The likelihood that a government shutdown would start this Sunday is rising, which has alarmed some investors.
The stock market isn’t anticipated to be significantly affected by a potential shutdown, but experts believe it is to blame for the S&P 500’s more than 5% decline this month, to 4,275.
According to Marc Zabicki, chief investment officer of LPL Financial, it’s “one of the reasons why you’ve seen the market weaken.” However, “I don’t know that you’re going to get any stark reaction from asset markets come Oct. 2 next week,” the analyst said after the potential shutdown starts. I believe that pricing have already largely accounted for it.
The stock market is declining; why?
Although the impending shutdown is a factor in the current market decline, it’s not the only one.
According to Jeffrey A. Hirsch, CEO of Hirsch Holdings and editor-in-chief of the Stock Trader’s Almanac, September is also a historically dismal month for equities.
According to Howard Silverblatt, senior index analyst for S&P Dow Jones Indices, there are “lots of other items going on” that are having an impact on the market, such as rising interest rates, impending student loan payments, the United Auto Workers strike, rising gasoline prices, and more.
“We’re in a very volatile time right now,” Silverblatt declared.
What transpired during past shutdowns of the markets?
Since 1990, there have been six total or partial government shutdowns. The most recent, in late 2018 and early 2019, took more than a month to resolve while some were resolved in less than a week.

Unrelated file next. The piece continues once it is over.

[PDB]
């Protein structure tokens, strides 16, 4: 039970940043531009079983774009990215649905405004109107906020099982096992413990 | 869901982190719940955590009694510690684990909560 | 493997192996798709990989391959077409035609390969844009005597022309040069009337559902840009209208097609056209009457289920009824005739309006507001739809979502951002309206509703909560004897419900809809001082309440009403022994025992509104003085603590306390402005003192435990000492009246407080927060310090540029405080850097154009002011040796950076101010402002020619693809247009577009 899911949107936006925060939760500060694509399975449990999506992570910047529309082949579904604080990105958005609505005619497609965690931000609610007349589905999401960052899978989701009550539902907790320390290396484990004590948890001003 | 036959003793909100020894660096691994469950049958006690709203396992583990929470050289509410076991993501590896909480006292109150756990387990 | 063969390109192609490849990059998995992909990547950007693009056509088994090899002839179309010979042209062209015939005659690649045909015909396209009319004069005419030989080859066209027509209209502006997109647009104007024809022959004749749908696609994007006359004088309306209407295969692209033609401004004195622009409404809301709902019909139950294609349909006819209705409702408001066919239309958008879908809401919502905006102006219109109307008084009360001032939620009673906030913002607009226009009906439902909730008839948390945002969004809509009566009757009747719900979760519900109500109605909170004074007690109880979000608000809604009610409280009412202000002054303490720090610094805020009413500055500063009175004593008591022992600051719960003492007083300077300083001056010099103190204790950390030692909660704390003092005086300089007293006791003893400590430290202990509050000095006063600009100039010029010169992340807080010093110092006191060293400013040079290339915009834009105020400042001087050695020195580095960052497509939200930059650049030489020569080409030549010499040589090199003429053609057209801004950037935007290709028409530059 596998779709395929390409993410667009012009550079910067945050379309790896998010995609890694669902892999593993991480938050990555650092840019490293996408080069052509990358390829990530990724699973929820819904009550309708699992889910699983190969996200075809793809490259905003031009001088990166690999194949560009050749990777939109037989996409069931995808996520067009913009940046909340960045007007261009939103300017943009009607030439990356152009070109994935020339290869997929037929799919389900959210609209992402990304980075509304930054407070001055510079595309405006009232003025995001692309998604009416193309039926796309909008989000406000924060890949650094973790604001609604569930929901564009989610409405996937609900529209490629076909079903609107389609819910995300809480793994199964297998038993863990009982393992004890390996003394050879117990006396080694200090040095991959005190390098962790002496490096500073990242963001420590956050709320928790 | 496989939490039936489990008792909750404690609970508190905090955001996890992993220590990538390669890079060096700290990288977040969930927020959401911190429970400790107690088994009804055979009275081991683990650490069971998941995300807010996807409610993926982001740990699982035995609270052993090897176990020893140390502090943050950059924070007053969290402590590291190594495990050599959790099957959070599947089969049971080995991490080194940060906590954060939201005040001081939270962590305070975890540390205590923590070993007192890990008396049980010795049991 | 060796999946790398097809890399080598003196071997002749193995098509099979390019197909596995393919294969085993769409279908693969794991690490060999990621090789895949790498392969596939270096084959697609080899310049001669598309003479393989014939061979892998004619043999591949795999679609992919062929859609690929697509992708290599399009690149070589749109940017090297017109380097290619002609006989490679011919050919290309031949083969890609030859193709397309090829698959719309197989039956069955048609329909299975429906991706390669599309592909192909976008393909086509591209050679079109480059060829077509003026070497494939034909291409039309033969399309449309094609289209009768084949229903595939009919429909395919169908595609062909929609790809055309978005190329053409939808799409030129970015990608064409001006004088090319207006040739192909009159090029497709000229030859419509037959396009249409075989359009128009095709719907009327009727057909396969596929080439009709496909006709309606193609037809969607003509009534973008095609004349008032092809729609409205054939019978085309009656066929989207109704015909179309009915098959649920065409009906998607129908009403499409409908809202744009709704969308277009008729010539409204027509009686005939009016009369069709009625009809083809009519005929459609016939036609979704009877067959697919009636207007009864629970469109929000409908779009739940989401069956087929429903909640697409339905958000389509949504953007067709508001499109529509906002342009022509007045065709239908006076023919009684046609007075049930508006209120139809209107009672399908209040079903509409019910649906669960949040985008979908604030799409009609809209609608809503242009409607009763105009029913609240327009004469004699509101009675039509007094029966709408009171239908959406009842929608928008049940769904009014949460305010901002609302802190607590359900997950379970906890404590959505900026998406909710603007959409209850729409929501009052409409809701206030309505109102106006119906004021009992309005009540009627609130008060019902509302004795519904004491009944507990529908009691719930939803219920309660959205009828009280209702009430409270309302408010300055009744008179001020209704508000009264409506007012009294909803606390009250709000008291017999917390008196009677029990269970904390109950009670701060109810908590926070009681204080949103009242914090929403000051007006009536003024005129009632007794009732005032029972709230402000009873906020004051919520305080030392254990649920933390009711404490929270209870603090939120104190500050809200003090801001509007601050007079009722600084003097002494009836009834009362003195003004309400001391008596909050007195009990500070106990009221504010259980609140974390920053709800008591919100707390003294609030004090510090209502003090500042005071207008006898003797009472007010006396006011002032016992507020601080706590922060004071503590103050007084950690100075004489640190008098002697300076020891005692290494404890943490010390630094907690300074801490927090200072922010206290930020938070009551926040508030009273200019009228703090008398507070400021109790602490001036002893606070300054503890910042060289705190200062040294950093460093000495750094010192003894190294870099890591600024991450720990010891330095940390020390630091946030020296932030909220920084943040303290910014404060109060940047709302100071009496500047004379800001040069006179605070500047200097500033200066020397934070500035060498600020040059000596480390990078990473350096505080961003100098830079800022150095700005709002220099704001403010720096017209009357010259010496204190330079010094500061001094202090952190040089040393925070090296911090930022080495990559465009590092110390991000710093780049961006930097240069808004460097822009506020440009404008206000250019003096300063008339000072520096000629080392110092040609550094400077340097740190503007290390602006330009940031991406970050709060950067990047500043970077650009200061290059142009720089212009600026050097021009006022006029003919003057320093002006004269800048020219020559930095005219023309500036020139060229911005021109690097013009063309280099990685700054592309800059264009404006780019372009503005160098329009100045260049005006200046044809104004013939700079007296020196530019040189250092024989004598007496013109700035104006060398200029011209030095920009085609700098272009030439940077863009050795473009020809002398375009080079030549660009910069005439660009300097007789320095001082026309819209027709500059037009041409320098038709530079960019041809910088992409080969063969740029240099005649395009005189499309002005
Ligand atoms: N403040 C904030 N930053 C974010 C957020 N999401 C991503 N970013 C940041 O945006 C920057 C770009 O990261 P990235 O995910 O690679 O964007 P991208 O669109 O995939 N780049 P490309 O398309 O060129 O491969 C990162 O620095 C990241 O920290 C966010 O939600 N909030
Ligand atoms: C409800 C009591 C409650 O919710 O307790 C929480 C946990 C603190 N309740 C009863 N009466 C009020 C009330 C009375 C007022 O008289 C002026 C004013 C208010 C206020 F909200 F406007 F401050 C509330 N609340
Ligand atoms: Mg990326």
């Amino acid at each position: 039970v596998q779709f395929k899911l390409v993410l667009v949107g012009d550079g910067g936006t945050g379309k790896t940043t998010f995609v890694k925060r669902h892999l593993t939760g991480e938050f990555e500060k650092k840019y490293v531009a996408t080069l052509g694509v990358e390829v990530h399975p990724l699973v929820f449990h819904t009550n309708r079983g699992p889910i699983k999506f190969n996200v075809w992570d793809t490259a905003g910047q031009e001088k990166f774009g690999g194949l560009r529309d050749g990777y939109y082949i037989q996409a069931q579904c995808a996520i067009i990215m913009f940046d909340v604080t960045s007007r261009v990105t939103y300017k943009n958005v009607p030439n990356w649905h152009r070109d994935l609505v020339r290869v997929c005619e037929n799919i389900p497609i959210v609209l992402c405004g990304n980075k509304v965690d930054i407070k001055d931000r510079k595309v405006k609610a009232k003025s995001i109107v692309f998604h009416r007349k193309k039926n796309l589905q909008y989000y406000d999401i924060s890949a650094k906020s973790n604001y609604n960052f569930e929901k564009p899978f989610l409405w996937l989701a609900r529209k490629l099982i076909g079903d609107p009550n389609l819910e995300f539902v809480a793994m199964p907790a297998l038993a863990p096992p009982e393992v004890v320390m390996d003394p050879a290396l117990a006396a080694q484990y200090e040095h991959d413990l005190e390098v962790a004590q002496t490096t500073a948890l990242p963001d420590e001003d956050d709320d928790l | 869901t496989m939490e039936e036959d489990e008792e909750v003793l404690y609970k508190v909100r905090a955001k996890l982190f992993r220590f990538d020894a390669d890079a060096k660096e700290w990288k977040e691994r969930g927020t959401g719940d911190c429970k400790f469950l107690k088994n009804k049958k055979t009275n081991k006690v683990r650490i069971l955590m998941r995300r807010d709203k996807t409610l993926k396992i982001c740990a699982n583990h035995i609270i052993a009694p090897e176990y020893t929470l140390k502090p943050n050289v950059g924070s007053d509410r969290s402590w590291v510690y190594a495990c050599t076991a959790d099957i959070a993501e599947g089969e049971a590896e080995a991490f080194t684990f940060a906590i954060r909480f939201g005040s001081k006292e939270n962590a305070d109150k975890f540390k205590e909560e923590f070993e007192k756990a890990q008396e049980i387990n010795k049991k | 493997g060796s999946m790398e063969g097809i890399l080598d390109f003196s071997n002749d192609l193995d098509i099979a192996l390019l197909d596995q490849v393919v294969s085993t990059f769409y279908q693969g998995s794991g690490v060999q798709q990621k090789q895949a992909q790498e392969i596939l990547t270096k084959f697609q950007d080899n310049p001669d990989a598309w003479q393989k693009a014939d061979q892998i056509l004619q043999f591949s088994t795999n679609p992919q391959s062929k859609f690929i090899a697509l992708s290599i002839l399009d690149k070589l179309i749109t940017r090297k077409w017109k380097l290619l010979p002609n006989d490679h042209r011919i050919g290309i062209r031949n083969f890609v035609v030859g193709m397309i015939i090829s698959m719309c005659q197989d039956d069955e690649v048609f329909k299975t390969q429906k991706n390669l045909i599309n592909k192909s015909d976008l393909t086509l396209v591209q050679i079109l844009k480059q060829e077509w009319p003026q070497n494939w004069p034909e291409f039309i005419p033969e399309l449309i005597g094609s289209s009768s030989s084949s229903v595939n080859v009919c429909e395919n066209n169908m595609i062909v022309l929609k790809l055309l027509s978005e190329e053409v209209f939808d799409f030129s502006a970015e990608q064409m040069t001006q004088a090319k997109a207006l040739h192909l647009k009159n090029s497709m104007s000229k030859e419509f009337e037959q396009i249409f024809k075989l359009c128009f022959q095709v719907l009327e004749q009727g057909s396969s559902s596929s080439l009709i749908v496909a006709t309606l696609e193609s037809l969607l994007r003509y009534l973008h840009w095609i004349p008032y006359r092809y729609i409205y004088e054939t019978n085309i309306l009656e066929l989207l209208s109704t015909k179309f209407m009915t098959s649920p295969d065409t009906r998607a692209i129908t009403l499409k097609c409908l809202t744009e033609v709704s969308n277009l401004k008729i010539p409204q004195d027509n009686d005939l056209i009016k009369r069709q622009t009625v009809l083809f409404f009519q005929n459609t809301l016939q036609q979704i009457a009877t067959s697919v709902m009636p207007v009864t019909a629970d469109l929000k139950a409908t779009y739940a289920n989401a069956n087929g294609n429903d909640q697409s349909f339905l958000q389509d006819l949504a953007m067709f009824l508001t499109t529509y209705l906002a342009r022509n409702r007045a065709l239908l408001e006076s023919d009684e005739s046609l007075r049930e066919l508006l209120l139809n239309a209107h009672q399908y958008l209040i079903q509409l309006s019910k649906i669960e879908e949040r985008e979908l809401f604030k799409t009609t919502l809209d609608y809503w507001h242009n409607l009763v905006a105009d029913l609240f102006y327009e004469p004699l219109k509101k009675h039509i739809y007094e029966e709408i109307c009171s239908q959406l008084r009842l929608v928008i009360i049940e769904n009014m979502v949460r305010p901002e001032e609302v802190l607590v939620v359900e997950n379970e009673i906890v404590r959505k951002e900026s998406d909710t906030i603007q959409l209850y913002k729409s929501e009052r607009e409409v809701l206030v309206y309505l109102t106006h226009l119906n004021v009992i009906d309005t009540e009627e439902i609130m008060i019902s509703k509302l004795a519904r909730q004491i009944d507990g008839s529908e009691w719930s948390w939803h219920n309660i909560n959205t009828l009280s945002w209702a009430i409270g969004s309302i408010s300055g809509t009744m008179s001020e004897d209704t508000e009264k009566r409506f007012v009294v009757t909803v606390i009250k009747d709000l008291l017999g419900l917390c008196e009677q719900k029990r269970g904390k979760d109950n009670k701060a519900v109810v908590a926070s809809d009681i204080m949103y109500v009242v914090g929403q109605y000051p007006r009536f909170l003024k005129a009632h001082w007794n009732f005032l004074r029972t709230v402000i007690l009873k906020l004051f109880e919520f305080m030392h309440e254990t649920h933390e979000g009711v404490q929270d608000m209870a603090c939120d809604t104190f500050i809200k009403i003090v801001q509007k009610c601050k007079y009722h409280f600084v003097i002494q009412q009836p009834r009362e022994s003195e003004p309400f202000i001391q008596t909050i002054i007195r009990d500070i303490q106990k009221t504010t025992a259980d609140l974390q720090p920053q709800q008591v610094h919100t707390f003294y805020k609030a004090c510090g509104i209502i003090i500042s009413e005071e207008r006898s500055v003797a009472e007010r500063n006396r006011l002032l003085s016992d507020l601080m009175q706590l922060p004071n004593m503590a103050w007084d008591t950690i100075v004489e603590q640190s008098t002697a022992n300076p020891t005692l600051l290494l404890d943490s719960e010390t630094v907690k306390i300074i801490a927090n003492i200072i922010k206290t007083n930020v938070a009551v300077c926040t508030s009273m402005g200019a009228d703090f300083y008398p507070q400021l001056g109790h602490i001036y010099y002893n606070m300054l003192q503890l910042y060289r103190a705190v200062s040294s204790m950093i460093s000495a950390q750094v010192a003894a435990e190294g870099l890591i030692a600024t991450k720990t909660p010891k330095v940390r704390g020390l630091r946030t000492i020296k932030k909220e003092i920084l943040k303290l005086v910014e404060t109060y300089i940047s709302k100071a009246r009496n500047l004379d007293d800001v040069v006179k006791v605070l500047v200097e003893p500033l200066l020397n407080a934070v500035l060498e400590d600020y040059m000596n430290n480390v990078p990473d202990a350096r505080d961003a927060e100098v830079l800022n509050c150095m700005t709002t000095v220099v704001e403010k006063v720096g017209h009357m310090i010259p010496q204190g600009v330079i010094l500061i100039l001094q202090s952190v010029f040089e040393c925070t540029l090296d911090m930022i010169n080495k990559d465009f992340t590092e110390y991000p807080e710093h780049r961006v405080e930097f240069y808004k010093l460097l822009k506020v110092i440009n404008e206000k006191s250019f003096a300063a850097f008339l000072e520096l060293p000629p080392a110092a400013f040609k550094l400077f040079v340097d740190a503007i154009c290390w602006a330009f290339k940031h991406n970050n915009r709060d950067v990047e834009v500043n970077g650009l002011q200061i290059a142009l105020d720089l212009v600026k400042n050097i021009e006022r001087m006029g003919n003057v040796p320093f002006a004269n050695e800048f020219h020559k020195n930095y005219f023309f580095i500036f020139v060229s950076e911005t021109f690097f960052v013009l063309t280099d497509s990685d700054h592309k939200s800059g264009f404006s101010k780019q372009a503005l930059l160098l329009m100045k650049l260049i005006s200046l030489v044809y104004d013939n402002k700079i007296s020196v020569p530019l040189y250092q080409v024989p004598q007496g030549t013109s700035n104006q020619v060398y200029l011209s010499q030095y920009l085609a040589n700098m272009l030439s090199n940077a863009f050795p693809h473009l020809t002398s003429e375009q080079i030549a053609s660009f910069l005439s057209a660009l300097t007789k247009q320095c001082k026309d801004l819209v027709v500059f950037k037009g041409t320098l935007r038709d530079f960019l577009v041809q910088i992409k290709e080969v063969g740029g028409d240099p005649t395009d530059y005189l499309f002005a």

According to a Wednesday note from Paul Hickey, co-founder of Bespoke Investment Group, when comparing the S&P 500’s median performance one month after the shutdown to one month prior, the benchmark increased by a median 5.5% with positive returns five out of six times.
The memo states that previous shutdowns “have been a lot of sound and fury signifying nothing, like the people that occupy the chambers of Congress.”
The impending shutdown is thus “more of a headline event than a bottom-line event,” in the words of Sam Stovall, chief investment strategist at CFRA Research. He claimed that previous closures had “angered tourists more than disappointed traders.”
This time around, any risks?
Although the S&P 500 tends to decline before and during the early stages of longer shutdowns, a report from Wells Fargo on September 13 notes that “stocks did not take long to regain composure after the government reopened in each instance.”
This time, however, a shutdown runs the risk of exacerbating other potential economic body blows, making equities more vulnerable to volatility and prolonged downturn.
The authors of the paper said that due to hardened attitudes in a Congress that is becoming more polarized, a shutdown, should it occur, could potentially endure for at least a few weeks.
Zabicki of LPL added that Washington’s polarization “increases the risk that something could go wrong” and that “the longer it goes, the more difficult it will become economically and also from an asset market perspective.”
On the other hand, he asserted that recent history demonstrates that “these are typically not long-lasting events.”